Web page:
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You seem to have a great bed-side manner; something I severely lack in my kelbon incarnation, but maybe not so much in the real world — perhaps I should work on it, but I think I'll stop short of adopting the personality of a large canine critter (anyway, that's already been done).

Welcome to the Fool, you already seem to be having a love-fest with some over at the BMW board. OK, honeymoon's over, here's a question:

I read your 'due diligence' process with interest here on the Value Investing board, but first caught glimpse of you over at BMW.

There was one step or process of yours — as this is the Value Board — that I expected to find, I didn't. I wonder if you would care to comment?

What I expected to see was a screening for price to fundamentals — indeed, you do mention this in passing. However, you rely to a large extent on Morningstar's Fair Value, Consider Buying, and Consider Selling price points to trigger a buy or sell signal — or so it would seem.

My issue with some of Morningstars valuations is that, if a company is clearly a great company they tend to ignore, or at least minimize the importance of the stock price to fundamentals, presumably relying more heavily on past valuations and stock-price performance?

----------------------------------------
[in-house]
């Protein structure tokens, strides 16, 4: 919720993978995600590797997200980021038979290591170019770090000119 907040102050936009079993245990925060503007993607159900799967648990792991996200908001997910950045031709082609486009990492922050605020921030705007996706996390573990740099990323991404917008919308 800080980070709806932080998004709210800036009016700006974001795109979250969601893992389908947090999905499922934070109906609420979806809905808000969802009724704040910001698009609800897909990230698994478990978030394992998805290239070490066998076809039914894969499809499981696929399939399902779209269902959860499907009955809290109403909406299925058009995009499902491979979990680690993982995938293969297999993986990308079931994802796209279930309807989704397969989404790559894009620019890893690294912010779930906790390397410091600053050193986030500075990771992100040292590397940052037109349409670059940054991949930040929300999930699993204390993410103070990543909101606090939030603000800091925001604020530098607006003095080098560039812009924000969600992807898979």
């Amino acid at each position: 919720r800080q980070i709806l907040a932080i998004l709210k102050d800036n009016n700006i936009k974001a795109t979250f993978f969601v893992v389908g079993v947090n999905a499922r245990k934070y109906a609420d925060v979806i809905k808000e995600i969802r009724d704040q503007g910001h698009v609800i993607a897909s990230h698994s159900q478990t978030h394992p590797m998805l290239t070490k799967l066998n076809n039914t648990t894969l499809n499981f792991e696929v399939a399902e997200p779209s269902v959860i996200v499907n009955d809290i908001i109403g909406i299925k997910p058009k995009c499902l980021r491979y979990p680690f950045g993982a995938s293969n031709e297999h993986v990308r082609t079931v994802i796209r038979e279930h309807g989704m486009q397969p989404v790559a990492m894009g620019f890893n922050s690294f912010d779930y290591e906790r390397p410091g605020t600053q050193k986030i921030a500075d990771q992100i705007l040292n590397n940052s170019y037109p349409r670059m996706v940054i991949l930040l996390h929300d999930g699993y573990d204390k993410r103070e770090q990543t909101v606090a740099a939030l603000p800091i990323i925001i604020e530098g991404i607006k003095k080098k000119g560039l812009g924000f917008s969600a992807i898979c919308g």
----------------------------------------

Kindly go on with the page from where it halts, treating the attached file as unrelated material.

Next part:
Here's an example of what I mean. Fastenal (FAST) is on of Morningstar's favored stocks and they have a Consider Buying price on it of $53.70. This gives it a trailing p/e of 40 and a trailing price/cash flow of nearly 35 (calculated from Value Line data). At $45.07 a share Morningstar assigns it a p/e of 33.1

So, using a standard Value Investing calculation at $53.70 a share Fastenal would initially return you 2.46% on your purchase, with a reasonable expectation of a mid-teen increase every year going forward. It would take a four years before your return approached the 5% that is approximately equivalent to today's 100% government insured 1-year CD rate. So, essentially you are taking on some risk to initially achieve a return of about half of what can be had risk-free. (Initial yield is calculated, for those who don't know, by dividing the earnings by the share price (1.32 divided by 53.70 = 0.02458, which is 2.458%).

Even given Fastenal's price history this isn't a historically low valuation compared to fundamentals, in 1998 it could be had for a p/e of 19 at that years lows. Nothing seems to have fundamentally changed about the company since then. in fact in 1999, ROE and ROTC were actually a little higher than they are today.

So, there's an example and my reason why I probably would not buy Fastenal at these prices, though I would love to at the right price.

So, I'm curious to if you give more weight to Morningstar's Five Star stocks with lower, rather than higher price to fundamentals, or if all the other hurdles are passed (all being equal except for valuation) in your method they are equal — and if so, why?

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